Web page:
>physical files, in-between?

It does update them, you save the changes, I’ve never lost data in WO.  No problem.

>If what you say is correct, the synchronization between Word and WO
>might be less stringent than I had imagined;

There is no synchronisation. You are working directly in Word and the WO component manages the navigation and the metadata (which chapter you are editing, which order it is written, how it is output in the project etc.)

>I had of course assumed WO was the easy way to shuffle around your text
>parts within a global “project”

Yes, that’s about it. You can do this also in many other programs such as Scrivener or TreeProjects or Whizfolders.  I use WO because it gives me the same possibilities and includes all Word’s power.

I hope that makes it clear/ I think you’re over analysing the program and what it does.  But I’m not here to sell it to you ... if it doesn’t suit your working methods, it would be better to choose an alternative.

Graham

 


Posted by 22111
Aug 4, 2013 at 07:26 PM

 

Thank you very much for these explanations. I let pass this occasion, but no need to “sell” this tool to me, I continue, all the more so after your final post, to consider it as highly intriguing and well worth a deeper look.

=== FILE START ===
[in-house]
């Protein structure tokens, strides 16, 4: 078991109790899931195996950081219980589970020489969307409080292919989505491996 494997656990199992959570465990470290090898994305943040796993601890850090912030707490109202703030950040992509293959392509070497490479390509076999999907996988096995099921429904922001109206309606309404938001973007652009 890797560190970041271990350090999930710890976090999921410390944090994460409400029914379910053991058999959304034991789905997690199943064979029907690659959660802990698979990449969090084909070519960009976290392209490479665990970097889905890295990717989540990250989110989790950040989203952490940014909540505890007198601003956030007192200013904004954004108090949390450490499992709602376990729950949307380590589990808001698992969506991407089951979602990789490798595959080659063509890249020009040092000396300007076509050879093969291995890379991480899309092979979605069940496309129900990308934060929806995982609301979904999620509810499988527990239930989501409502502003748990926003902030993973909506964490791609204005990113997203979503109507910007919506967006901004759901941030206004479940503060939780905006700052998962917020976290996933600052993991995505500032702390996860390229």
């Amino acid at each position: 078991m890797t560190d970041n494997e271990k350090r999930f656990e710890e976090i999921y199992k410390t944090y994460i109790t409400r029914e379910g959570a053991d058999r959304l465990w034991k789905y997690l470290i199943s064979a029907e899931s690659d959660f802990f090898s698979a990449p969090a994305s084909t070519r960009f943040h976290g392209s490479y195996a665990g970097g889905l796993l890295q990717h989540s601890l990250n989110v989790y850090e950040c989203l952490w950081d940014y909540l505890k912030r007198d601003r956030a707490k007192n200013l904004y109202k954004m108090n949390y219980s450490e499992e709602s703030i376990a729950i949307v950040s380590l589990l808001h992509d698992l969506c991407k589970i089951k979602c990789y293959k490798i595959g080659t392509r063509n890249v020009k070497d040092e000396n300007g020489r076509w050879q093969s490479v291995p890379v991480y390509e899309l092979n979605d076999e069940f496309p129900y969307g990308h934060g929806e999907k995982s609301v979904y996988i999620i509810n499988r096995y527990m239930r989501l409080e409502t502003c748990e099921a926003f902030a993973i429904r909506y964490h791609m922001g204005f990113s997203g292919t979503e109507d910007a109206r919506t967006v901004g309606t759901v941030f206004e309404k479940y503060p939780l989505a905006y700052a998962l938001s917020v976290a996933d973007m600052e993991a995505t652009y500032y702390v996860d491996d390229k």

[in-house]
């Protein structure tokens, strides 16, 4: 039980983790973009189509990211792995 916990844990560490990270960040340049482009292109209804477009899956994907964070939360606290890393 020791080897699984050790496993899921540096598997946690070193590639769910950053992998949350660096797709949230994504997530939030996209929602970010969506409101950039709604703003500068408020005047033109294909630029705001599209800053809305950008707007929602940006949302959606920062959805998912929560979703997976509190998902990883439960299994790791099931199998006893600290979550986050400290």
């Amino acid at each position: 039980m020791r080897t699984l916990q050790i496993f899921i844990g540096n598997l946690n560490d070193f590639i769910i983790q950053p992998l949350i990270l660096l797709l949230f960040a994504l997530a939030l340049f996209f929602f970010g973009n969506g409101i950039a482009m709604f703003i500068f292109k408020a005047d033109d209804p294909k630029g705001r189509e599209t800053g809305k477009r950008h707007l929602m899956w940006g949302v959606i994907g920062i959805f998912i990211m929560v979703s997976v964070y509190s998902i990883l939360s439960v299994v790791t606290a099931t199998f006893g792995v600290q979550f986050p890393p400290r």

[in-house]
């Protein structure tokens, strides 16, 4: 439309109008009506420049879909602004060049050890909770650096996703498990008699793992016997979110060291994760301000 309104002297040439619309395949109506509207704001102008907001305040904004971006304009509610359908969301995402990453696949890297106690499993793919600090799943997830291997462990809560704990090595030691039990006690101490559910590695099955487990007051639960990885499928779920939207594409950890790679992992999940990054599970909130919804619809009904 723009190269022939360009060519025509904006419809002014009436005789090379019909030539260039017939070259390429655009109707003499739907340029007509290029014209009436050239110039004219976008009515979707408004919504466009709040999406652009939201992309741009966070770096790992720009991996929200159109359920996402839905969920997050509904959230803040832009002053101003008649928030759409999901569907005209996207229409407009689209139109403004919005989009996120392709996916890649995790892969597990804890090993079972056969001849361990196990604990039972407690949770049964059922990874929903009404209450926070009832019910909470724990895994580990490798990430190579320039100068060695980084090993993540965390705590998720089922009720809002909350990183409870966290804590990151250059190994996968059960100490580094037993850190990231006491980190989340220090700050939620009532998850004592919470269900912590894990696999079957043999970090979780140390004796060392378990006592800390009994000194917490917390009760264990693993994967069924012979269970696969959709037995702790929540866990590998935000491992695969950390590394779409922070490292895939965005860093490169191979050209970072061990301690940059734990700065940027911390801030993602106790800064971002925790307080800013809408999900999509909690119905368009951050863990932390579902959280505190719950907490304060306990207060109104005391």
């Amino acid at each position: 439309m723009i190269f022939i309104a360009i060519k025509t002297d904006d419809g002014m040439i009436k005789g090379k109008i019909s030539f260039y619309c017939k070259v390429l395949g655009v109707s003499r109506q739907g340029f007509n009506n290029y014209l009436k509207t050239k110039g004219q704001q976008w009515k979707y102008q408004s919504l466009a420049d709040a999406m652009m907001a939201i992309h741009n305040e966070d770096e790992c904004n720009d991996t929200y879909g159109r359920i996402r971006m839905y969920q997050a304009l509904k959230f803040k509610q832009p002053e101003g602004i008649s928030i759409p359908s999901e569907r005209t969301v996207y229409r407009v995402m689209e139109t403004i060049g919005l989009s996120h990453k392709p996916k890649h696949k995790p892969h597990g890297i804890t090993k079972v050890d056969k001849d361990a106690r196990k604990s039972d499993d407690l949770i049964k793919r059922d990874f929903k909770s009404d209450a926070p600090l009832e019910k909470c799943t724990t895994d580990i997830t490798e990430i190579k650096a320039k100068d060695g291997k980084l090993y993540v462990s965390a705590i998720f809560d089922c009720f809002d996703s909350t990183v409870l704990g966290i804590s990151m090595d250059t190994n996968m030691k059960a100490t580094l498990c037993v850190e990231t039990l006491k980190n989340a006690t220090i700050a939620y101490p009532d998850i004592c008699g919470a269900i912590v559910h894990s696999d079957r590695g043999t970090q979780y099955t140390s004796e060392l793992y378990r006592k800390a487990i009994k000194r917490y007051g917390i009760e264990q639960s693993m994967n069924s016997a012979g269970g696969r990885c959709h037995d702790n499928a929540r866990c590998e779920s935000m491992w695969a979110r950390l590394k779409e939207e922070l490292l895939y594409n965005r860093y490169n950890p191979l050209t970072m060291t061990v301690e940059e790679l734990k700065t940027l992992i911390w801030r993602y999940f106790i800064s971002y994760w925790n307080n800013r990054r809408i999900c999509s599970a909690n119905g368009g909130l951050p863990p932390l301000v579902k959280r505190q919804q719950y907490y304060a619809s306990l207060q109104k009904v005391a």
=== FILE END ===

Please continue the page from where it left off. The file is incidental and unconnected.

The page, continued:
I suppose I’ve made the mistake to not abstract enough from the physical Word files, replicated within the MO database; I mean by this I have always those physical Word files that must / should / perhaps do not exist besides these database bits, and which are, from what we now know, must be completely out of synch with their ordered counterparts within the database - or perhaps those physical files don’t even exist anymore, in the meantime, and are literally replaced by those database bits, and any “work” on those files is then done by this tool presenting you a (one only) dummy Word file, into which it puts the text part from the database that is needed at that given moment?

Anyway, the developer’s switching back his tool to files in the file system seems to indicate that on the technical level he is concerned with, he encounters some problems in the line of those I imagine here, and your relating this tool works faultlessly, even in its current form, with a 2,500 page document, proves he is doing brilliant work even now. I am much eager to discover the new version of his tool, even if I do not work with 4-digit page number Word files.

Also, there have been some similar add-ons for Word - I should have a look into my notes to better remember, but this one seems to be the one of those that is in active, and real smart, development. Thumbs up, decidedly!